Amitriptyline Weight Gain: Can It Cause Weight Changes?

Last Updated: June 29, 2021

Authored by Sharon Levy, MD, MPH

Reviewed by Michael Espelin APRN

Alterations in weight are frequently encountered side effects when it comes to depression and its treatments. It is commonly known among people that taking antidepressant drugs, including Amitriptyline (Elavil), can be associated with weight gain. However, the mechanisms behind the alterations in weight seen with both short and long-term antidepressant/Elavil use are much more complicated. Furthermore, this side effect can be so distressing to people taking antidepressants such as Elavil, that it prevents their adherence to medical therapy, which can have serious consequences on their health. Due to the prominence of weight alterations among the vast Amitriptyline side effects, this article will endeavor to discuss the associations between Amitriptyline and weight gain or loss, as well as what can be done to deal with this frequent and bothersome issue.

The Interaction Between Depression, Antidepressant, And Weight Problems

Regulation of hunger and satiety, which essentially governs weight gain, involves a complex web that links various neurotransmitters, hormones, and peptides between the hypothalamus and the gastrointestinal tract. This system is very complex and involves numerous factors in delicate balance with each other. The cause of Major Depression, according to the monoamine hypothesis, is the deficiency of certain monoamine neurotransmitters in the Central Nervous System (CNS). Some of these neurotransmitters, such as Serotonin, are the same ones that are involved in the regulation of hunger and satiety, and as a result loss of appetite with weight loss are frequently encountered with typical cases of depression.

However, atypical forms of depression also exist in which people experience increased appetite, carbohydrate cravings, and subsequent weight gain. To make matters more confusing, the mechanism of action of Amitriptyline and other Tricyclic Antidepressants which are used to treat depression also affect the same neurotransmitters and peptides which are involved in the regulation of hunger, satiety, and gaining of weight.

Therefore, the Causes Associated With Increased Weight During Depression and/or Its Treatment Can Be Related To:

  • A sign of improvement in a patient, who had lost weight due to depression and now due to successful treatment is regaining it due to increased appetite and elevated mood.
  • A symptom of atypical depression that presents with increased appetite and polyphagia
  • One of Amitriptyline side effects, especially if the increase occurs when treatment is started or if it continues to occur even when all other symptoms of depression have abated.

As such, it is important to remember that the cause of an increase in weight is not always related to Amitriptyline side effects, but rather can be related to major depression or its successful treatment. Also, it is always worth considering whether weight gain may be related to some other drug a person may be taking and as such careful evaluation by a medical professional is of paramount importance.

A disappointed woman is holding scales.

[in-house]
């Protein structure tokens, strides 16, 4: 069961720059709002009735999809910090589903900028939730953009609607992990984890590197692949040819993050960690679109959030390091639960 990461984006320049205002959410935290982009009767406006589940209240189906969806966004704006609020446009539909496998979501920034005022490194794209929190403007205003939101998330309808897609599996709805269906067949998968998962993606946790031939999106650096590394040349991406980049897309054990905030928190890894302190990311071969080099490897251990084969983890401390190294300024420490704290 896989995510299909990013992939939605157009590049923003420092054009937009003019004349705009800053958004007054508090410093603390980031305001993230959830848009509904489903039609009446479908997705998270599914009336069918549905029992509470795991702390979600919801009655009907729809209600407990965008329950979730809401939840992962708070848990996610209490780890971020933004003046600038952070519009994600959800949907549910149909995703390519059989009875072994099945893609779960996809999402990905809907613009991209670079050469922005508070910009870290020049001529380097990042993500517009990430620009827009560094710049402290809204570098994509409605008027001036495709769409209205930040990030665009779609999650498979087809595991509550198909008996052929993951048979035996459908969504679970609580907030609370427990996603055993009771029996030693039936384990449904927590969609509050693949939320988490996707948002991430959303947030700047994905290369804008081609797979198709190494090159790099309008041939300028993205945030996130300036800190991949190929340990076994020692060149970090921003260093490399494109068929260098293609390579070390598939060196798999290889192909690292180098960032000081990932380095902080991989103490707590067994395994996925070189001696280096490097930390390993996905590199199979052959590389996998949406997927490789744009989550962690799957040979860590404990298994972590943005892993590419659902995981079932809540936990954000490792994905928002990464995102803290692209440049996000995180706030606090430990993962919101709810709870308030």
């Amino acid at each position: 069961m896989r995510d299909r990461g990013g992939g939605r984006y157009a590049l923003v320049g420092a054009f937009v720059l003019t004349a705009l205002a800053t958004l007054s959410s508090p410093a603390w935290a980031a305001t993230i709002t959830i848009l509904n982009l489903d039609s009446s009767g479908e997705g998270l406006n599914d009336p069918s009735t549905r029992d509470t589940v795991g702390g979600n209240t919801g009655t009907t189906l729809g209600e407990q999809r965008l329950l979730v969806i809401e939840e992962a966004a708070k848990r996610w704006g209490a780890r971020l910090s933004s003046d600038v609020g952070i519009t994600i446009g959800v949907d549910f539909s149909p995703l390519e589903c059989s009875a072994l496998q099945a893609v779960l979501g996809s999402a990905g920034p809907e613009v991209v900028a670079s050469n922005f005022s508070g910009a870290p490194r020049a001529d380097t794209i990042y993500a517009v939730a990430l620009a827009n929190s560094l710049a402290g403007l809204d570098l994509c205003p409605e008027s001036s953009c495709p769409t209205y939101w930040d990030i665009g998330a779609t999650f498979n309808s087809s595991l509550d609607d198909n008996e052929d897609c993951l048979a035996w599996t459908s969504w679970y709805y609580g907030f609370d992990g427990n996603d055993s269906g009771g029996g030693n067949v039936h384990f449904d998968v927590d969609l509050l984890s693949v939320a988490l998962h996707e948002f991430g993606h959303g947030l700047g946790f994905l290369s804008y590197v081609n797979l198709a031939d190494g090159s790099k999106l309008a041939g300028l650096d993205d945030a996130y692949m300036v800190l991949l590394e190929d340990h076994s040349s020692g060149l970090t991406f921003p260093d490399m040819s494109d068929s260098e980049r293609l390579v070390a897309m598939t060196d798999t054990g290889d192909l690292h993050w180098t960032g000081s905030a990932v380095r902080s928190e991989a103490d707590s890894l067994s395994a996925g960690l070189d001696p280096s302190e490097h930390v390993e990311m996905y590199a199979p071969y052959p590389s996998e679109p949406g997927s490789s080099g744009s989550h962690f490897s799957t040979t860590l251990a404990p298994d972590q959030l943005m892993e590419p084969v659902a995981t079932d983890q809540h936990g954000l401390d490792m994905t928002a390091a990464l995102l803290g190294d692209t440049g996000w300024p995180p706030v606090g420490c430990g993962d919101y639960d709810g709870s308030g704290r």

Amitriptyline And Weight Gain

As mentioned above, the use of antidepressants such as Elavil could be related to gaining some weight. In fact, studies report that this is one of the most frequent untoward Amitriptyline adverse effects, and one of the reasons for non-adherence to antidepressants. Several theories suggest a link between an increase in weight and Elavil use. Outside of the cause of the weight gain being attributed to depression itself or its success of treatment, the most plausible cause is Amitriptyline’s ability to block Histamine receptors. This action is linked with an increase in appetite. Suggestions of Amitriptyline weight gain being linked with its ability to cause cravings for carbohydrate and sweets is also possible.

Other theories suggested have involved alterations in the regulation of body fat stores, an increase in energy efficiency, and the effects on Serotonin receptors. Regardless, the exact mechanism that links Amitriptyline and weight gain together during the treatment of depression is currently unclear. However, what is clear is the ability of Elavil to cause an increase in weight during both acute and long-term treatment. This ability remains one of the main reasons why patients may choose to not adhere to antidepressant drug therapy and discontinue its use abruptly, leading to possible Elavil withdrawal symptoms, which could harm their health and wellbeing.

Amitriptyline And Weight Loss

People respond to Elavil differently. Several contributing factors affect its relationship with body weight changes, including age, gender, baseline weight, overall health condition, and treatment duration. While most users would report increased appetite, others may feel less hungry when taking the medication and experience Amitriptyline and weight loss. The weight loss may be attributed to the increased levels of Serotonin caused by the inhibition of Serotonin reuptake mediated by Elavil.

Serotonin is among several peptides and neurotransmitters that are Anorexigenic, meaning that it decreases appetite and feeding. Regardless, there has been no extensive empirical evidence displaying an association between Amitriptyline and Weight loss. Furthermore, some patients experienced significant loss in body mass only upon discontinuation of the Elavil use, which could be related to the return of symptoms of Major Depression (MDD) and the alterations in those neurotransmitters which regulate hunger and satiety.

Scales and Amitriptyline pills on them.

Preventing Amitriptyline Weight Gain